Oh god, I typed it and at the moment I wish I could erase it from my screen and soul simultaneously.  I want to demand that I never question my artistic merits.  I want to demand that I always hold my self in high value.  Yet there are trying moments, that muffle these well-known facts-of-self down to a muted scream in my gut.

My value as a person and artist is not a wavering subject.  Value can only be granted to myself, from myself, and is never anyone else’s responsibility to deliver to me.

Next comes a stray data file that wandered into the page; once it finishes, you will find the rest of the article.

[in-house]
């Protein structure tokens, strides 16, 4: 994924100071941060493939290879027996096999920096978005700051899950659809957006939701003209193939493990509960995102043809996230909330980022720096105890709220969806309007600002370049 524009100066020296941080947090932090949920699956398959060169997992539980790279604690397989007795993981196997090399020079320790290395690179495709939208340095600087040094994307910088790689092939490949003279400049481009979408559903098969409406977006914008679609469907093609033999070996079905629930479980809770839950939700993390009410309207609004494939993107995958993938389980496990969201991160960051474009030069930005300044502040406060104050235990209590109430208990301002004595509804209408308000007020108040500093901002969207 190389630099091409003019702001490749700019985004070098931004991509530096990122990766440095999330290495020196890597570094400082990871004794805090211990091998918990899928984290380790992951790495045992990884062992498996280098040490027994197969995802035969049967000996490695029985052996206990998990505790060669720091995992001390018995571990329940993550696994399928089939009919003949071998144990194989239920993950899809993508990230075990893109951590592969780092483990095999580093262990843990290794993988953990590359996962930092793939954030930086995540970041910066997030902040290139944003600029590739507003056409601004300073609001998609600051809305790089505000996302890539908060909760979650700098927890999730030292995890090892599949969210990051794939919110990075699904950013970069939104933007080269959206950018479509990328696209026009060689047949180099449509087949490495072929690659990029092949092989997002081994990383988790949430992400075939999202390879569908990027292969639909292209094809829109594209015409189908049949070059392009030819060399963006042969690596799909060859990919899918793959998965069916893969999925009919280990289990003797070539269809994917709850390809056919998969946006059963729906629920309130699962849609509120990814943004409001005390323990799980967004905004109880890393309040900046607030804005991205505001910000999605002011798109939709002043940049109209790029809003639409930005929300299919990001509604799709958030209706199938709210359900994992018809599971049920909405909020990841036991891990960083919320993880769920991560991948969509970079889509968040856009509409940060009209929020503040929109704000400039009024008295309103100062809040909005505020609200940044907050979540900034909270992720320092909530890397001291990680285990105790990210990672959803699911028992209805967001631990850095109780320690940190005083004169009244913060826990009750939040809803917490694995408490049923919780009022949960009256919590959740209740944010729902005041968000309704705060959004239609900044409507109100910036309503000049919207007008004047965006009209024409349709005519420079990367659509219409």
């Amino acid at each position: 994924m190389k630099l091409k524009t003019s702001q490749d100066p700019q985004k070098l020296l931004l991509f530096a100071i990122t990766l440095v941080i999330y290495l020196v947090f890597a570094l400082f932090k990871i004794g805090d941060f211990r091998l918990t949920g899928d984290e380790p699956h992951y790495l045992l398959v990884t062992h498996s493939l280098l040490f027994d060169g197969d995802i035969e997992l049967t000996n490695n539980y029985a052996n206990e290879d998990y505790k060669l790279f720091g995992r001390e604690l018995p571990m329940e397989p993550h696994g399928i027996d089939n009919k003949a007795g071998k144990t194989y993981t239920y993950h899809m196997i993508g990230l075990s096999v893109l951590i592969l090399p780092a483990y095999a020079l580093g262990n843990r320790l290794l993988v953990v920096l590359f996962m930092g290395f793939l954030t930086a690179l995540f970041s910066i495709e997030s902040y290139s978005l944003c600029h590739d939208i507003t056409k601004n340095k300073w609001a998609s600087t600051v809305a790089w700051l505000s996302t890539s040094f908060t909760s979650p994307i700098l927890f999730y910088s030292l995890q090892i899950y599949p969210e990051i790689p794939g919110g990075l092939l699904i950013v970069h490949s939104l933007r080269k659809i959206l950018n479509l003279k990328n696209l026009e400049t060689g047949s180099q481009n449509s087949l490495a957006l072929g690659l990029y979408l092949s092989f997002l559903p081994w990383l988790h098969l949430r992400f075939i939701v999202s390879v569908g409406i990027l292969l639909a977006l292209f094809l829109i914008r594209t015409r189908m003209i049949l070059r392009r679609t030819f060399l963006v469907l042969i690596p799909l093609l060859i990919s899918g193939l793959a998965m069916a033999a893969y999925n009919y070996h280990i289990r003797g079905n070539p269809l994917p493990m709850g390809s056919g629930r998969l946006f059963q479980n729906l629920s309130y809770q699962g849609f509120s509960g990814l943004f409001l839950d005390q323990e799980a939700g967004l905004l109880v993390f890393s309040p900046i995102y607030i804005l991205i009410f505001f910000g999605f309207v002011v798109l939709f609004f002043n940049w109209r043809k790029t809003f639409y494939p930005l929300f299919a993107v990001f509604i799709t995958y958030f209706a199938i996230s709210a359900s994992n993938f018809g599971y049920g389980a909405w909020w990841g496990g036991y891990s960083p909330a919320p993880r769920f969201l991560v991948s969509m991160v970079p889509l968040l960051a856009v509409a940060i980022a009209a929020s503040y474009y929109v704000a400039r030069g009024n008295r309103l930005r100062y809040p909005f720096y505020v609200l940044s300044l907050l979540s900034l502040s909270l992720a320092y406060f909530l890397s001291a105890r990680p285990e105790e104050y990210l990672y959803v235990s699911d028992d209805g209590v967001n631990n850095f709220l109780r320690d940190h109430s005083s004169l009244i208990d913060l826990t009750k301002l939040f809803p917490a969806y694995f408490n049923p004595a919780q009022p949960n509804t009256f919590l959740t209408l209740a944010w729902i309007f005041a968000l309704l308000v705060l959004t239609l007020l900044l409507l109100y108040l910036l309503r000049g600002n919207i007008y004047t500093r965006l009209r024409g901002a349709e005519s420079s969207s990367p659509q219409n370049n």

How often do you let decisions made from the choreographer in the front of the room influence how you feel about yourself?  The truth: sometimes your artistic and personal sensibilities are not necessarily in alignment with the preferences of the choreographer and their work of the moment, despite their appreciation and respect of you.  There will be rehearsals when you feel a complete connection between yourself and your choreographer, and there will be times when you fight to get that deep connection back.  Dancing for a company is a business too.   A business full of people who have varying sensibilities of what they like and desire.  A business filled with pleasing not only individual dancers, but board members, booking agents, executive directors, the list goes on.  You have no idea why a choreographer makes the decisions they do.  Choreographers are people.  People who are predisposed to particular people’s movement styles based on their own history, mindset, and tendencies. It may be their preference, it may be someone else’s, it may be random.  Again, someone else’s decisions cannot effect your self-worth.  Not just that it shouldn’t.  It actually is completely unrelated.